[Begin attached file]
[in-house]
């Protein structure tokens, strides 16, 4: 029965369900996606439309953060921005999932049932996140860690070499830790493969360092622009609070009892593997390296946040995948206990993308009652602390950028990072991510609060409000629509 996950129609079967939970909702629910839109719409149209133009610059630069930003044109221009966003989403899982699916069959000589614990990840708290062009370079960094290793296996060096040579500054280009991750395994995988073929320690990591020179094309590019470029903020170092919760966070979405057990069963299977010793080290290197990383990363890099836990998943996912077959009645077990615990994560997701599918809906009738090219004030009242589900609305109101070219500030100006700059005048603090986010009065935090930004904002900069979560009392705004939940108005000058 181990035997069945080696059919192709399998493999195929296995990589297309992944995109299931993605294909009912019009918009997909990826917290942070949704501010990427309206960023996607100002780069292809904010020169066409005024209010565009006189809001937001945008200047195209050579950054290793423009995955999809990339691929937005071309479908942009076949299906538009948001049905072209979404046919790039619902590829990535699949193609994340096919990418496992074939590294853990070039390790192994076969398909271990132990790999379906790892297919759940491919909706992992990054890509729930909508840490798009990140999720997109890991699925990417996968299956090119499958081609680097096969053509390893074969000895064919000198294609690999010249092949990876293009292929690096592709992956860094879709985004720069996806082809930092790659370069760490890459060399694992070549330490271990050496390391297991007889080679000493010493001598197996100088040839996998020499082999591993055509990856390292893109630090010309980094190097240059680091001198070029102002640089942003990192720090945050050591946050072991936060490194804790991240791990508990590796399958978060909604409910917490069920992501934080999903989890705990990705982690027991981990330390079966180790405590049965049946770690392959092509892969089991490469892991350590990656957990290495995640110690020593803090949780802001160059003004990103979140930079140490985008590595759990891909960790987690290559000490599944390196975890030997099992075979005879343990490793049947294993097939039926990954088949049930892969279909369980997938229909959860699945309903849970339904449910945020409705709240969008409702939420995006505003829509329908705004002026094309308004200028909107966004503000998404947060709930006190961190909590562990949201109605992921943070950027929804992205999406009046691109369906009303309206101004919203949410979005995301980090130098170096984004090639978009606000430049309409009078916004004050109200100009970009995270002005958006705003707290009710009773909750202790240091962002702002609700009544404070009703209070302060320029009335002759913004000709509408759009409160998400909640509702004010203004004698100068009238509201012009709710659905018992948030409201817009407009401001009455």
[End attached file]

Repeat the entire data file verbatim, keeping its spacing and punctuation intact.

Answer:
[in-house]
């Protein structure tokens, strides 16, 4: 029965369900996606439309953060921005999932049932996140860690070499830790493969360092622009609070009892593997390296946040995948206990993308009652602390950028990072991510609060409000629509 996950129609079967939970909702629910839109719409149209133009610059630069930003044109221009966003989403899982699916069959000589614990990840708290062009370079960094290793296996060096040579500054280009991750395994995988073929320690990591020179094309590019470029903020170092919760966070979405057990069963299977010793080290290197990383990363890099836990998943996912077959009645077990615990994560997701599918809906009738090219004030009242589900609305109101070219500030100006700059005048603090986010009065935090930004904002900069979560009392705004939940108005000058 181990035997069945080696059919192709399998493999195929296995990589297309992944995109299931993605294909009912019009918009997909990826917290942070949704501010990427309206960023996607100002780069292809904010020169066409005024209010565009006189809001937001945008200047195209050579950054290793423009995955999809990339691929937005071309479908942009076949299906538009948001049905072209979404046919790039619902590829990535699949193609994340096919990418496992074939590294853990070039390790192994076969398909271990132990790999379906790892297919759940491919909706992992990054890509729930909508840490798009990140999720997109890991699925990417996968299956090119499958081609680097096969053509390893074969000895064919000198294609690999010249092949990876293009292929690096592709992956860094879709985004720069996806082809930092790659370069760490890459060399694992070549330490271990050496390391297991007889080679000493010493001598197996100088040839996998020499082999591993055509990856390292893109630090010309980094190097240059680091001198070029102002640089942003990192720090945050050591946050072991936060490194804790991240791990508990590796399958978060909604409910917490069920992501934080999903989890705990990705982690027991981990330390079966180790405590049965049946770690392959092509892969089991490469892991350590990656957990290495995640110690020593803090949780802001160059003004990103979140930079140490985008590595759990891909960790987690290559000490599944390196975890030997099992075979005879343990490793049947294993097939039926990954088949049930892969279909369980997938229909959860699945309903849970339904449910945020409705709240969008409702939420995006505003829509329908705004002026094309308004200028909107966004503000998404947060709930006190961190909590562990949201109605992921943070950027929804992205999406009046691109369906009303309206101004919203949410979005995301980090130098170096984004090639978009606000430049309409009078916004004050109200100009970009995270002005958006705003707290009710009773909750202790240091962002702002609700009544404070009703209070302060320029009335002759913004000709509408759009409160998400909640509702004010203004004698100068009238509201012009709710659905018992948030409201817009407009401001009455």